I went to Adelaide and looked up:
I also looked inward. Robert Adamson gets how my writing brain works: “Every time I finish a poem I think it’s a miracle. Will I ever write another one?”
Now, looking forward. Honours started on Monday.
The question, as it stands: “How can the personal essay form illuminate how memory inflects our relationship to food?”
I love the word “inflects” in this question. An inflection is a pitch thing. When I was working in call centres (yeah, did that), we’d talk about “upward inflections,” that annoying way that Australians raise the tone of their voice toward the end of sentences, turning everything into a question. Those who did this did it unconsciously, it’s just an accidental part of speech. And that’s how I feel about what memory does to my relationship with certain foods. They’re loaded with memory, and so I’m looking at things through a prism of sorts. There’s an inflection in the way that I view foods, and that’s tied up with memory.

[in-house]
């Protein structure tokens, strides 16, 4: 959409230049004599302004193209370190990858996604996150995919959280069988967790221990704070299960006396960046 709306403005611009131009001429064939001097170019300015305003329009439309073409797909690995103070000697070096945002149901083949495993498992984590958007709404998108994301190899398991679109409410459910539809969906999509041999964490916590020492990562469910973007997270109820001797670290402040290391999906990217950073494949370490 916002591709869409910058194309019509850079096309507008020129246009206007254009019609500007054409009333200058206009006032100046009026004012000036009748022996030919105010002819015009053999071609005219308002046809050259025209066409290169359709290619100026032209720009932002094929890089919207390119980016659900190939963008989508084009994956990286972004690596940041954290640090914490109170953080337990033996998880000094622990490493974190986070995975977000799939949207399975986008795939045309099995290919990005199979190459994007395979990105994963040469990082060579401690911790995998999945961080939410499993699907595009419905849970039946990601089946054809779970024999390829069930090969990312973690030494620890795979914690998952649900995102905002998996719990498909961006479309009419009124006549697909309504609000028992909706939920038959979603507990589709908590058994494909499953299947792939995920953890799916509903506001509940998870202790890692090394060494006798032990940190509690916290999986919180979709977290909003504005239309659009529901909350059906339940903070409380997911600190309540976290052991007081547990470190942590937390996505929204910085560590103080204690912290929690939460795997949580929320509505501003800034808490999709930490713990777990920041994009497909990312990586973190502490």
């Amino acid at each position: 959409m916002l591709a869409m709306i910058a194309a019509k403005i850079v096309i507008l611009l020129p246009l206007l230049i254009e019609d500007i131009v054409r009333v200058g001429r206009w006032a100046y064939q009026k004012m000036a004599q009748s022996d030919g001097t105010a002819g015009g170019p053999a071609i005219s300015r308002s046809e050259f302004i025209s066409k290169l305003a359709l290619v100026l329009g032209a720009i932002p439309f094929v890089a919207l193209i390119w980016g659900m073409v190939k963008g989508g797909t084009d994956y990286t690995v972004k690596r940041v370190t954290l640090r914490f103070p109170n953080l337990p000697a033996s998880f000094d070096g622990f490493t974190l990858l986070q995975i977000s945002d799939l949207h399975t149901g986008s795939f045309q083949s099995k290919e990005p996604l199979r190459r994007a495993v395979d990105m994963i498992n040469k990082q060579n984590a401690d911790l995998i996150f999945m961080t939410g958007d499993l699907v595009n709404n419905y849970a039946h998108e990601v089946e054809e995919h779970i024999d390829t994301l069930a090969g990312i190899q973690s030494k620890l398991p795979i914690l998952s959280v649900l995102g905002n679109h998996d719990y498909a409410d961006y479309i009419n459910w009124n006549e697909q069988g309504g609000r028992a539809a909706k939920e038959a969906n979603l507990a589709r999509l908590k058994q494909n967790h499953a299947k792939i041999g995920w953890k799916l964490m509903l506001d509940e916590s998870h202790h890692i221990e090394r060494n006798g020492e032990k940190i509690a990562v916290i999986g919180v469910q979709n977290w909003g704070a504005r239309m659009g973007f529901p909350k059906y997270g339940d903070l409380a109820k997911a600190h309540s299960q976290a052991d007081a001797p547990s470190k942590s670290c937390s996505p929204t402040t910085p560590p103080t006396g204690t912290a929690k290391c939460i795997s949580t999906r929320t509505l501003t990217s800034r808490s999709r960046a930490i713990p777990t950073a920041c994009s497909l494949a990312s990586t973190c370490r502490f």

Of the pile of books I was so kindly loaned, I’ve started with Ruth Reichl’s Tender at the Bone: Growing up at the Table. It’s comprised of shorter essays, in which Reichl looks at the different ways that she’s used food throughout her life. It’s not what I’m aiming to do, but I love the way that Reichl uses foods as shorthand for character traits (her grandmother’s cook Alice, for example, makes an apple pie to avoid discussing painful topics, because she’s just the kind of person who’d do that), and also that she recognizes that food isn’t just one thing. It’s functional, and not just for sustenance. It’s social glue, it’s emotional reward or punishment, it’s milestone marker, it’s memory trigger, it’s a source of power and cultural capital. It’s so much more than fuel, and Reichl explores that well through her essays.
I have to blog my honours experience, mainly as a way of tracking my work and thought processes. I had the option of using this blog, or of putting those entries on a separate site. I’ve elected to use the blog attached to the Consilience Lab site – ie, the site attached to my course. I want the clout attached to my work that comes with having the URL attached to a university (yep, SEOs rate that). I also don’t want to bore LGWABP readers with every single thing that’ll be posted on there – I imagine that some of it will be quite dry or not particularly relevant. So, things that are relevant or remotely interesting will land on both blogs. The aim of LGWABP has always been to track my work and discoveries, and I don’t want my honours year to be silent on here. It’s an important part of my journey.
Now, to construct a meaningful library search.
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